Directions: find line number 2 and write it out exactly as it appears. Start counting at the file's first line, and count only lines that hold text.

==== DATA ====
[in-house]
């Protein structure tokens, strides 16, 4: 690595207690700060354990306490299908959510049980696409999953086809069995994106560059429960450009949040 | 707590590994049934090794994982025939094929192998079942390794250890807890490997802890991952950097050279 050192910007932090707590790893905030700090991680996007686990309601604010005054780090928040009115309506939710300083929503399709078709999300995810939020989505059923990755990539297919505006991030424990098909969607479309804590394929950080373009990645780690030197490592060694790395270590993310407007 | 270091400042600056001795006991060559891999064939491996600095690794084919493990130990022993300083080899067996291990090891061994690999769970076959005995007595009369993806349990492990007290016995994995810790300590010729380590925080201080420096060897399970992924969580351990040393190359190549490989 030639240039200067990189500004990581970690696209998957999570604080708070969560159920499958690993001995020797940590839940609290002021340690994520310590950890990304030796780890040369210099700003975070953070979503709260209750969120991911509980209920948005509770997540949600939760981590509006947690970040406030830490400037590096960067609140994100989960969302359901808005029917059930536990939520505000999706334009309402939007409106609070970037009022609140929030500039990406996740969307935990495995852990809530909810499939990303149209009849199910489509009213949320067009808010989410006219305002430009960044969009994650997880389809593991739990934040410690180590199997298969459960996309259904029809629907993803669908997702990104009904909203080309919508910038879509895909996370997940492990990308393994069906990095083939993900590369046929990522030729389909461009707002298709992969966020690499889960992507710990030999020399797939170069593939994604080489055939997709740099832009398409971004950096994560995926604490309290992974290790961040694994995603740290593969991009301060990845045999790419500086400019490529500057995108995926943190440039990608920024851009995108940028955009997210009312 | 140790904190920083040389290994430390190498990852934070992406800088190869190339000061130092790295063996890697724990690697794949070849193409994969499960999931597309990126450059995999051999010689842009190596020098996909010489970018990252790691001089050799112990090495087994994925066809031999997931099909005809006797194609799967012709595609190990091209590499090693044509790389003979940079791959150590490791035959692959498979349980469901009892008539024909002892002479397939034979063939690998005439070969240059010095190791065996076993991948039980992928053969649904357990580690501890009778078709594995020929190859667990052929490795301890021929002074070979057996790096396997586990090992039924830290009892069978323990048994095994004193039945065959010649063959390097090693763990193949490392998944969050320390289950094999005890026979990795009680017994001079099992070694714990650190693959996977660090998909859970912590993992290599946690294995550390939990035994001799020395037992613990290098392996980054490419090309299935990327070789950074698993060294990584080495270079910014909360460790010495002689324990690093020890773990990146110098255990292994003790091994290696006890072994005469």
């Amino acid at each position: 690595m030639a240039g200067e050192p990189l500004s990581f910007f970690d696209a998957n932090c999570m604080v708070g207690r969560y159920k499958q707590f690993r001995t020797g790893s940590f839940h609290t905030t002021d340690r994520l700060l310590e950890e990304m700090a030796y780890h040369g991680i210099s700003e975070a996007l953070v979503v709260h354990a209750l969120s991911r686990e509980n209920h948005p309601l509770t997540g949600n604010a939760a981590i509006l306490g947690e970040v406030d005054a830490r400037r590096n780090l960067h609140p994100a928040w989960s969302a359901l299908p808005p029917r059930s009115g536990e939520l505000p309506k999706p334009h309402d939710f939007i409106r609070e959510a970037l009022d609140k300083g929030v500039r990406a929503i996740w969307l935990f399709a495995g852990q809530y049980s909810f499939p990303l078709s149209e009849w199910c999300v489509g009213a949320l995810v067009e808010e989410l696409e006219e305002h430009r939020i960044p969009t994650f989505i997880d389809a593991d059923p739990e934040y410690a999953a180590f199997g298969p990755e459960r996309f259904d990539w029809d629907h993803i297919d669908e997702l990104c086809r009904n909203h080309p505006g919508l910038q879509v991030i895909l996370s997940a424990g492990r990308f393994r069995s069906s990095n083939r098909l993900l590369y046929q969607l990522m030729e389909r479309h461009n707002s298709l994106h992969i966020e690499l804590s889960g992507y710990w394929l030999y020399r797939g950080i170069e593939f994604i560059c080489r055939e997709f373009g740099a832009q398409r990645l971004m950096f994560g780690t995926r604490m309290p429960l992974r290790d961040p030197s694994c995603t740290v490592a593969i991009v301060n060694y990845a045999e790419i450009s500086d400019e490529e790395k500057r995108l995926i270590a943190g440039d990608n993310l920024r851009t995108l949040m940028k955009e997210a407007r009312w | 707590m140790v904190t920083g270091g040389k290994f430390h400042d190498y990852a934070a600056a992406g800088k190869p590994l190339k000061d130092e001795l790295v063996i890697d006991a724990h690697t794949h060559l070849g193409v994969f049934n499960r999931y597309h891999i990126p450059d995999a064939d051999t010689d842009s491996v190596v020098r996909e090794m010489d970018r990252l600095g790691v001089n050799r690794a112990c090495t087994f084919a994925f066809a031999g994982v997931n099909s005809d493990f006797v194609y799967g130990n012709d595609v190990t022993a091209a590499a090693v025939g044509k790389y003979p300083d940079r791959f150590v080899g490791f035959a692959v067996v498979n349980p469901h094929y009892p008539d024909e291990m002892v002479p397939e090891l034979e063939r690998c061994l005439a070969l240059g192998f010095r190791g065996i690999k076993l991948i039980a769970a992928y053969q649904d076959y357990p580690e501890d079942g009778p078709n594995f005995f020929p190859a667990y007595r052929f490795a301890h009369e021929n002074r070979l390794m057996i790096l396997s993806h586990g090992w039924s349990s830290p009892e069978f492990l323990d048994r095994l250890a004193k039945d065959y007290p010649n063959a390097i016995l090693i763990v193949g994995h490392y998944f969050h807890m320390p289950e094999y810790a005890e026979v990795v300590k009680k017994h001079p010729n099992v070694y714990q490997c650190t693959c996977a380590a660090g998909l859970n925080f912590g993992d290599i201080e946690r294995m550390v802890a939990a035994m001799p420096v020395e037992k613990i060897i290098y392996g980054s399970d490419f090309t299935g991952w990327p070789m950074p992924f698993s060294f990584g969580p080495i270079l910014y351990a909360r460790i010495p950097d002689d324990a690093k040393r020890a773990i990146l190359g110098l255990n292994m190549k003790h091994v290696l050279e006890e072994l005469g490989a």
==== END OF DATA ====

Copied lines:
């Protein structure tokens, strides 16, 4: 690595207690700060354990306490299908959510049980696409999953086809069995994106560059429960450009949040 | 707590590994049934090794994982025939094929192998079942390794250890807890490997802890991952950097050279 050192910007932090707590790893905030700090991680996007686990309601604010005054780090928040009115309506939710300083929503399709078709999300995810939020989505059923990755990539297919505006991030424990098909969607479309804590394929950080373009990645780690030197490592060694790395270590993310407007 | 270091400042600056001795006991060559891999064939491996600095690794084919493990130990022993300083080899067996291990090891061994690999769970076959005995007595009369993806349990492990007290016995994995810790300590010729380590925080201080420096060897399970992924969580351990040393190359190549490989 030639240039200067990189500004990581970690696209998957999570604080708070969560159920499958690993001995020797940590839940609290002021340690994520310590950890990304030796780890040369210099700003975070953070979503709260209750969120991911509980209920948005509770997540949600939760981590509006947690970040406030830490400037590096960067609140994100989960969302359901808005029917059930536990939520505000999706334009309402939007409106609070970037009022609140929030500039990406996740969307935990495995852990809530909810499939990303149209009849199910489509009213949320067009808010989410006219305002430009960044969009994650997880389809593991739990934040410690180590199997298969459960996309259904029809629907993803669908997702990104009904909203080309919508910038879509895909996370997940492990990308393994069906990095083939993900590369046929990522030729389909461009707002298709992969966020690499889960992507710990030999020399797939170069593939994604080489055939997709740099832009398409971004950096994560995926604490309290992974290790961040694994995603740290593969991009301060990845045999790419500086400019490529500057995108995926943190440039990608920024851009995108940028955009997210009312 | 140790904190920083040389290994430390190498990852934070992406800088190869190339000061130092790295063996890697724990690697794949070849193409994969499960999931597309990126450059995999051999010689842009190596020098996909010489970018990252790691001089050799112990090495087994994925066809031999997931099909005809006797194609799967012709595609190990091209590499090693044509790389003979940079791959150590490791035959692959498979349980469901009892008539024909002892002479397939034979063939690998005439070969240059010095190791065996076993991948039980992928053969649904357990580690501890009778078709594995020929190859667990052929490795301890021929002074070979057996790096396997586990090992039924830290009892069978323990048994095994004193039945065959010649063959390097090693763990193949490392998944969050320390289950094999005890026979990795009680017994001079099992070694714990650190693959996977660090998909859970912590993992290599946690294995550390939990035994001799020395037992613990290098392996980054490419090309299935990327070789950074698993060294990584080495270079910014909360460790010495002689324990690093020890773990990146110098255990292994003790091994290696006890072994005469």